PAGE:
Blade-y hell, it's thin
Mainstream computer monitors in 2012 tend to ship with full-HD, 1,920x1,080-resolution panels usually contained within 22-24in screens. Available for £80 at the budget end and rising to over £300 for the all-singing, all-dancing models, there's a monitor for practically every budget.
But you needn't spend a fortune in the search for a high-quality display. Cheaper monitors tend to use Twisted Nematic-type (TN) panels. These excel at fast-paced gaming due to quick response times, but as you saw in a recent Iiyama review, TN screens have very limited viewing angles and can exhibit sub-standard colour reproduction. Spend a little more and monitors with In-Plane Switching (IPS) technology dominate the market, where colour fidelity is a marked improvement over TN screens. Last but not least, a third type of panel, known as Multi-Domain Vertical Alignment (MVA), attempts to marry the best bits of TN and IPS into one screen.
Philips lists no fewer than 60 monitors on its consumer site, so making an informed choice isn't easy, especially when the same-sized monitors are equipped with different panel technology. Launched recently as a do-it-all screen at a £175 price point, the 23in, IPS-powered Blade 2 has caught my eye. Now, however, Philips is outing the 24in version of the same model. Surely an extra inch doesn't make a lot of difference, you would think?
The 24in Brilliance 249C4QH Blade 2, tentatively priced at £200-plus, isn't just a slightly larger version of the incumbent. Though there is little technical reason for not continuing with the IPS screen on the 23in version, which makes implicit sense, Philips takes the opportunity to equip the larger Blade 2 with an A-MVA panel. Outwardly, the two Blade 2s are near-as identical in appearance, and while not cutting a razor-sharp profile as the name suggests, the monitor section is less than half-inch thick. The thin, glossy bezel, high-quality finish, and accented bottom section provides a suitably premium look and feel, too.
A thin profile leaves little room for the usual roster of connectors associated with a modern computer monitor. Instead, the Blade 2 has a pre-attached plastic base that simply locks into position; installation couldn't be any simpler. An obvious downside to a click-into-position stand is a lack of height adjustment, which is a feature I like to see on any monitor. The screen does tilt from -3° to +15°, by holding the base secure with one hand and pushing the screen backwards or forwards with the other.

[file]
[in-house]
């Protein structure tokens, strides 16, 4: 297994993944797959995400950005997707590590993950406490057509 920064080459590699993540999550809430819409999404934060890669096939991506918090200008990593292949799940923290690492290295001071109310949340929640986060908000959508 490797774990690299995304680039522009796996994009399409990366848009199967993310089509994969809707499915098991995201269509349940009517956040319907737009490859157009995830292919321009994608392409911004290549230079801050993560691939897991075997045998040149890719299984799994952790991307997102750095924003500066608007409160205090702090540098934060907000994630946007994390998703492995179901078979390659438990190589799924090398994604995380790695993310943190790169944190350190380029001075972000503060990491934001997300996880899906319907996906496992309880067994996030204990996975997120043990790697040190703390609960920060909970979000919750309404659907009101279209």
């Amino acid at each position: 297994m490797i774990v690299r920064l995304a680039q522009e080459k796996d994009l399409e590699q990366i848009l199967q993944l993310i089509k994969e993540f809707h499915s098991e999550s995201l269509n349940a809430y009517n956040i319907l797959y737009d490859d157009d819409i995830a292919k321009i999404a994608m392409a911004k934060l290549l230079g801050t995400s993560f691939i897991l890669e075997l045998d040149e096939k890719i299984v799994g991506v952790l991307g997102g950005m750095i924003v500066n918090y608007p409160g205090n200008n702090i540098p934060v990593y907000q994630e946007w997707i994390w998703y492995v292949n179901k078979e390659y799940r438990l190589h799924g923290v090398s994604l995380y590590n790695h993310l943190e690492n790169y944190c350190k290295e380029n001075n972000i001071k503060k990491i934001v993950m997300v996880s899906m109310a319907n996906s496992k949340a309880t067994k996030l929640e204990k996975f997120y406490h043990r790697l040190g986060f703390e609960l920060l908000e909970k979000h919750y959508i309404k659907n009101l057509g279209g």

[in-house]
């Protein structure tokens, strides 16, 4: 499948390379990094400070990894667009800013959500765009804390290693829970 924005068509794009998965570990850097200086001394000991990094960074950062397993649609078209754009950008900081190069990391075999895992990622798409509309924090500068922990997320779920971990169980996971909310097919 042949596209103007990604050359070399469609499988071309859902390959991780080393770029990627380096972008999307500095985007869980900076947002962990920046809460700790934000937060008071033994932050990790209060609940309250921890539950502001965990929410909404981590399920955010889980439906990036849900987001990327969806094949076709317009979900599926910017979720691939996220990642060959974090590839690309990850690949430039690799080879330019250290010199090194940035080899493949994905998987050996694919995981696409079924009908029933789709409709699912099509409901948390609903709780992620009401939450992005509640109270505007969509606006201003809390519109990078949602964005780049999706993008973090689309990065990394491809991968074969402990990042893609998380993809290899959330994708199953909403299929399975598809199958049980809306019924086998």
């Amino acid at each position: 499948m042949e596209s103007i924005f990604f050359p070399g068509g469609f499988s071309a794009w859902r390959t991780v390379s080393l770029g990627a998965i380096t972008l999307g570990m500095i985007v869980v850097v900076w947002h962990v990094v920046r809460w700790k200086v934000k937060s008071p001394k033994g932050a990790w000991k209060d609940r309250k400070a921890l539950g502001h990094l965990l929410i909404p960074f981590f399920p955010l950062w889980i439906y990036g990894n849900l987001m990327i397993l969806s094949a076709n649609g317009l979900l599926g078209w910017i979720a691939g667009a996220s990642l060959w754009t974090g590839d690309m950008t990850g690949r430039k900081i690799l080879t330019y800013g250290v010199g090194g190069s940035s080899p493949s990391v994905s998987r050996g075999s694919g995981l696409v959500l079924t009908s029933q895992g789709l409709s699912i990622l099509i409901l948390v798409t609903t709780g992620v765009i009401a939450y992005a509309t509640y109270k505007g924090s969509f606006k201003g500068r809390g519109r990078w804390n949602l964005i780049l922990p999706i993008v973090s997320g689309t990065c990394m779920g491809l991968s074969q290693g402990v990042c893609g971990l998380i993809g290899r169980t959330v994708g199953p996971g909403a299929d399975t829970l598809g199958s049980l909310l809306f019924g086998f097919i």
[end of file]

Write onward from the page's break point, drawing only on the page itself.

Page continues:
Laden with touch-sensitive controls on the front, two HDMI connectors on the back, a VGA port, along with an audio output on the side, Philips retains a certain sleekness by using an external power adapter. A DVI-equipped model - 249C4Q - is also available, with the DVI connector replacing both HDMI ports. The slim profile precludes speakers from being integrated into the casing, thus nullifying one of the main advantages of HDMI over DVI.
Four base-mounted buttons control the image-quality settings. The menu system is intuitive and easy to use, providing enough information and configurability without being over-complicated. Change a setting and it's immediately shown on-screen, and the default shipping, out-of-the-box calibration is reasonable, albeit with brightness jacked all the way up to 100. Users can delve in further and choose one of several colour presets or manually configure the red, green, and blue settings.
Philips touts of a couple of in-house settings that merit further exposition. Specified with an average brightness of 250cd/m² and 5000:1 contrast ratio, the screen can boost the dynamic ratio to a claimed 20,000,000:1 under what's known as SmartContrast. Blade 2 also has a SmartImage mode that, the company claims, dynamically optimises the contrast, colour saturation and sharpness on-the-fly, depending upon just what kind of content is being viewed.